For years now, we've been writing about and assessing the importance to Americans' nutrition from organic foods (not very) and genetically modified (GMO) or genetically engineered foods (potentially highly). Based on comments from our own website and journalists' reports in the popular media, it's been hard to tell what people (except for activists pro and con) really think. Nearly two years ago we noted how different the assessments of scientists and non-scientist consumers were with respect to GMO foods, for example. Thus it's instructive to examine a recent report from the Pew Research Center about attitudes and beliefs about organic and GMO foods.
The report is based on randomly selected US adults (at least 18 years old), who responded to questions by email or regular mail. A total of 1480 people responded. About equal numbers of men and women participated, and most were white. Respondents' answers did not seem to be significantly affected by demographics, but it did by their "food ideologies," as explained below.
Over half the respondents thought organic produce was superior to conventional, while a sizable minority thought they were neither better or worse. In contract, slightly fewer than half thought GM foods weren't either better or worse for health than other foods.
About 16 percent of respondents said they cared a great deal about the issue of GM foods, while 18 percent said that the statement that "my main focus is on eating healthy and nutritious" describes them very well. Of these minorities, 81 percent of the former group said that organic foods are better for health and so did 62 percent of the latter group. And again, 75 percent of the first group said that GM foods are worse for health, as did 42 percent of the second group. Thus much of the general attitudes about both organic an GM foods seem to be attributable to people with very decided ideas about foods.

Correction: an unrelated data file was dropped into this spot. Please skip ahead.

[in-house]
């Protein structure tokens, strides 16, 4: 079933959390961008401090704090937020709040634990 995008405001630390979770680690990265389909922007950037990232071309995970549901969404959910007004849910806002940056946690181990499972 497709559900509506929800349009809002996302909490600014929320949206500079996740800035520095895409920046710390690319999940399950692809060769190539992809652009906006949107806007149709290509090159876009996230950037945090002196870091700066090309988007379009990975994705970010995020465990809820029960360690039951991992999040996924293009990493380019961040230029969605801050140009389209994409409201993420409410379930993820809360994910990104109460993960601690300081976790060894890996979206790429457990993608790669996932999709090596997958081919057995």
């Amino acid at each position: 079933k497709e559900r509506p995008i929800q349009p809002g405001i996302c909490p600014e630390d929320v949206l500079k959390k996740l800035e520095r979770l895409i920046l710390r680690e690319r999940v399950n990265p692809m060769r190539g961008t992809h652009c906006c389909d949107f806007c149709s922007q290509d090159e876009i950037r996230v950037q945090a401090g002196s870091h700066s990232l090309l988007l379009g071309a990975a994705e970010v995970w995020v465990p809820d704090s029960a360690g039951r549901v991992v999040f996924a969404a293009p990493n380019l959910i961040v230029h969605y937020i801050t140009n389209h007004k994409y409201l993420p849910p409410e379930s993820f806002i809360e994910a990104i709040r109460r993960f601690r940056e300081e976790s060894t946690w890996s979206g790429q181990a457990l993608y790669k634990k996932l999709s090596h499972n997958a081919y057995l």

One demographic component does seem to have an impact on people's attitudes about foods — age. The younger respondents were more likely to think organic foods were better, and GM foods riskier. Although the report doesn't delve deeper into this difference, we wonder if it might have something to do with younger respondents spending more time on social media and getting input about foods that way.
An encouraging result of the survey was that "Fully 72% of U.S. adults say even though new studies sometimes conflict with prior findings “the core ideas about how to eat healthy are pretty well understood.' ” That suggests that consumers are not as prone to suffer from "study whiplash" or changing their food outlook when studies that contradict earlier work is published.
The task for us, based on the results of this survey, is how to reach those whose personal philosophies have enshrined organic foods and demonized those produced by means of genetic engineering. In other words, how to encourage them to pay more attention to science. Ideas are welcome.